SALT LAKE CITY [SEPT. 28, 2023] – A new national survey from Myriad Genetics Inc., (NASDAQ:MYGN), a leader in genetic testing and precision medicine, revealed that breast density and family health history are two misunderstood breast cancer risk factors.
Of the women surveyed:
Women with dense breast tissue are up to four times more likely to develop breast cancer compared to women without dense breasts.1 Higher-density tissue can make it more difficult to detect breast masses or cancer during a screening and may require additional imaging tests. The Federal Drug Administration recently updated mammography regulations requiring mammography facilities to notify patients about the density of their breasts by September 2024.
More information is available here.
About Myriad Genetics Cancer Risk nationwide survey
Myriad Genetics Cancer Risk Survey is a nationwide poll conducted online by ACUPOLL Precision Research, Inc. from June 20-29, 2023 among a statistically representative sample (n=1632) of U.S. females age 18+. The margin of error in survey results for the total base population at a 95% confidence interval is +/- 3%.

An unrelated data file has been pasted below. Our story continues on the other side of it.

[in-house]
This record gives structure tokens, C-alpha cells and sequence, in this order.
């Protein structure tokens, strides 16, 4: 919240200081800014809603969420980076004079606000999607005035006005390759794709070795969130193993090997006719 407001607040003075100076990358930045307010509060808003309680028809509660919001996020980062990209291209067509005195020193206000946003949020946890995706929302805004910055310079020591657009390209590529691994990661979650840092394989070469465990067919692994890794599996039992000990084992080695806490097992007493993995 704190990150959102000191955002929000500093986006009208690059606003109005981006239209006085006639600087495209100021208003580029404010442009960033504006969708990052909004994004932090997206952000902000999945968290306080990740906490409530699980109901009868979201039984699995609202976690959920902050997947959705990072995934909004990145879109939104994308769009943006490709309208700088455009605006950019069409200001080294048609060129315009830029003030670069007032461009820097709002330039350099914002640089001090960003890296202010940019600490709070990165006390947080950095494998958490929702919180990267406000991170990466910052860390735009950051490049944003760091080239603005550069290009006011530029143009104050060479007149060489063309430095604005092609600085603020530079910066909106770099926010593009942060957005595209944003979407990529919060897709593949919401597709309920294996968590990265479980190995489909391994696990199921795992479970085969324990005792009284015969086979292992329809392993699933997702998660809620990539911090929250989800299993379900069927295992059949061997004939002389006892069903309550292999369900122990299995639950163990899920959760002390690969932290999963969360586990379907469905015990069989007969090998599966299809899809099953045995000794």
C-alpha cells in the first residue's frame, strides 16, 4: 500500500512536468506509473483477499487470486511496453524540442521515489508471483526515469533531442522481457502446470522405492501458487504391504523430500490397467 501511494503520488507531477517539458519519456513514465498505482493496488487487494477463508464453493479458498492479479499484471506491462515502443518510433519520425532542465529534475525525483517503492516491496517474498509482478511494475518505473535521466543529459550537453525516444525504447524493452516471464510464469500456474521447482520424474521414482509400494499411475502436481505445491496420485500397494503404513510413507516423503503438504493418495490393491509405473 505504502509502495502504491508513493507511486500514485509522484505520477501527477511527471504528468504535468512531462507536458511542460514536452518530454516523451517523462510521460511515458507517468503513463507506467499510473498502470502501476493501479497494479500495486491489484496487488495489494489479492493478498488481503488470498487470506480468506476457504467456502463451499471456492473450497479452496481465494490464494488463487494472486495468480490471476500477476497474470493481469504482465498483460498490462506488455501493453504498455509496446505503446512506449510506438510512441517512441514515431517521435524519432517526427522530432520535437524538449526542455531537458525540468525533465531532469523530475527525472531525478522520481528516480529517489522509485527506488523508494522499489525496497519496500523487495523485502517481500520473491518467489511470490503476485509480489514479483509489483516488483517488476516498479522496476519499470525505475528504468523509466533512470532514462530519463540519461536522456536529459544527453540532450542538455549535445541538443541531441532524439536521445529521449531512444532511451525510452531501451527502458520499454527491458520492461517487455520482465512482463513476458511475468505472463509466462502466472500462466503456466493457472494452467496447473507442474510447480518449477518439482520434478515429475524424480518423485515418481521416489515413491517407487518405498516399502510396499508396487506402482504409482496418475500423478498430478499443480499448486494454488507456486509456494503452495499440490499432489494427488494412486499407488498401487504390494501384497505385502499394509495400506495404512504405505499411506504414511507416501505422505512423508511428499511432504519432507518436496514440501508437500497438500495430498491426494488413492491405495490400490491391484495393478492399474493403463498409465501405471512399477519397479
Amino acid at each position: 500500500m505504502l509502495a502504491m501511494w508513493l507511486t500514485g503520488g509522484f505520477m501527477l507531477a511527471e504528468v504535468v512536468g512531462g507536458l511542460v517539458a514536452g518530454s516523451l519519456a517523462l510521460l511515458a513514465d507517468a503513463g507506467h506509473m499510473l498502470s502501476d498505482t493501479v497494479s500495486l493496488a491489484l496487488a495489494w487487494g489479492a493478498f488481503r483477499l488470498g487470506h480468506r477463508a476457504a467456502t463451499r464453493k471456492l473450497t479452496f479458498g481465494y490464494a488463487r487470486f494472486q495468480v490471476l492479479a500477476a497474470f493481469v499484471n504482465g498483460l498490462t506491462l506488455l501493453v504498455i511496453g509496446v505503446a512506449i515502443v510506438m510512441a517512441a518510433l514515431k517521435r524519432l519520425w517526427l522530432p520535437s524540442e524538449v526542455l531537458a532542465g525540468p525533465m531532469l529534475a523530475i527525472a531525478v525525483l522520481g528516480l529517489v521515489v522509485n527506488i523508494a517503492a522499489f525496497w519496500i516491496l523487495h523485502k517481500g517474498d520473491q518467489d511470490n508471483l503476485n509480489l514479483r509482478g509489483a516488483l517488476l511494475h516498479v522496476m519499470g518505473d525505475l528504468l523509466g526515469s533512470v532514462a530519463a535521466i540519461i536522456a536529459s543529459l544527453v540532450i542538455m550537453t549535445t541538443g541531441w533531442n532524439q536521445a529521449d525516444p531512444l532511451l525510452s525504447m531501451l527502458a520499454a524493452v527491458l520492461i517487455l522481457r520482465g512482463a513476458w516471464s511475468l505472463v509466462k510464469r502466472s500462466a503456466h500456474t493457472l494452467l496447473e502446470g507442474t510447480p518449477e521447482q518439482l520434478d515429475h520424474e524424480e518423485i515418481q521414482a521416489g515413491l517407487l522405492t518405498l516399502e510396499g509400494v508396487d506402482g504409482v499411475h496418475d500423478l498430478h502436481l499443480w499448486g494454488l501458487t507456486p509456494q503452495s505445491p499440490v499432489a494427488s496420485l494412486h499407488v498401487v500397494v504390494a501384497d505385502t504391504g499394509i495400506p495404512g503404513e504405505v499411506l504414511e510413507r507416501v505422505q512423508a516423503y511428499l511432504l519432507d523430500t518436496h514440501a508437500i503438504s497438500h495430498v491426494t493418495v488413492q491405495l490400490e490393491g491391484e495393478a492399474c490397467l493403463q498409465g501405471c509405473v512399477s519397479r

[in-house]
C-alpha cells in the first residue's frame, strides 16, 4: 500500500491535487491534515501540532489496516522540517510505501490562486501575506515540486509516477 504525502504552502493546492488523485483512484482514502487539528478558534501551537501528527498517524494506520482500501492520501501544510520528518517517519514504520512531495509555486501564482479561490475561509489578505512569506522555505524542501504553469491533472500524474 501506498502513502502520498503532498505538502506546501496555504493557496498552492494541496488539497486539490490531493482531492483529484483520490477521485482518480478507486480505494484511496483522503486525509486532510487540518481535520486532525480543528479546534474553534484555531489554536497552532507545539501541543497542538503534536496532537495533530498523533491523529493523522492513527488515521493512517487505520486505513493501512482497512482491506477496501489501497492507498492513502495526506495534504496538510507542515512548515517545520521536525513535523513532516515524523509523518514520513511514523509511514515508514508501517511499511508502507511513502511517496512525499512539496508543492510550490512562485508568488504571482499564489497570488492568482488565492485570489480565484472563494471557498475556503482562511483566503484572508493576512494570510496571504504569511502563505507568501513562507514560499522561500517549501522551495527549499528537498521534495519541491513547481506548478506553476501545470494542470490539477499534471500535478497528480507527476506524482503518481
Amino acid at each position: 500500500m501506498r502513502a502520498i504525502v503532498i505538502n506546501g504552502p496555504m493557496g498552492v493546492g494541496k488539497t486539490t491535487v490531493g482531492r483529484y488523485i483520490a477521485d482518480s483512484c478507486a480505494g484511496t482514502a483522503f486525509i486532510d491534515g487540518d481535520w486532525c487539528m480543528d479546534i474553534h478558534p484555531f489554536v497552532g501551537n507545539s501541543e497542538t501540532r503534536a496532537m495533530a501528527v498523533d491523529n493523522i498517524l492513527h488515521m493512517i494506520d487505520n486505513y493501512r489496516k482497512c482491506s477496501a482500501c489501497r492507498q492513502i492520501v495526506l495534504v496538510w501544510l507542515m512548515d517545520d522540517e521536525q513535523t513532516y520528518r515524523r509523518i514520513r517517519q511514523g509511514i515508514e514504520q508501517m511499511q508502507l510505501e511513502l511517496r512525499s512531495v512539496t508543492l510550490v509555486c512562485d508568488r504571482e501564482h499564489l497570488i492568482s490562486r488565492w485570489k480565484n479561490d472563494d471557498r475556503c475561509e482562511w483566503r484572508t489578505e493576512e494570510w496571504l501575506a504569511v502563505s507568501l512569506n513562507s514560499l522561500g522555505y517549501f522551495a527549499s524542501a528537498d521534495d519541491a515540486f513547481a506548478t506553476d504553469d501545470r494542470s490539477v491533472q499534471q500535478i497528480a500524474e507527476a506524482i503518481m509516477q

About Myriad Genetics
Myriad Genetics is a leading genetic testing and precision medicine company dedicated to advancing health and well-being for all. Myriad develops and offers genetic tests that help assess the risk of developing disease or disease progression and guide treatment decisions across medical specialties where genetic insights can significantly improve patient care and lower healthcare costs. For more information, visit www.myriad.com.
MyRisk is the first hereditary cancer test to incorporate breast density using Tyrer-Cuzick version 8 (TCv8) and evaluates 48 genes associated with hereditary cancer risk to identify genetic changes associated with an increased cancer risk. For more information, please visit: https://myriad.com/hcp-myrisk-hereditary-cancer-test/.
1 McCormack VA, dos Santos Silva I. Breast density and parenchymal patterns as markers of breast cancer risk: a meta-analysis. Cancer Epidemiol Biomarkers Prev. 2006;15(6):1159–69. doi:10.1158/1055-9965.EPI-06-0034 [PubMed] [Google Scholar]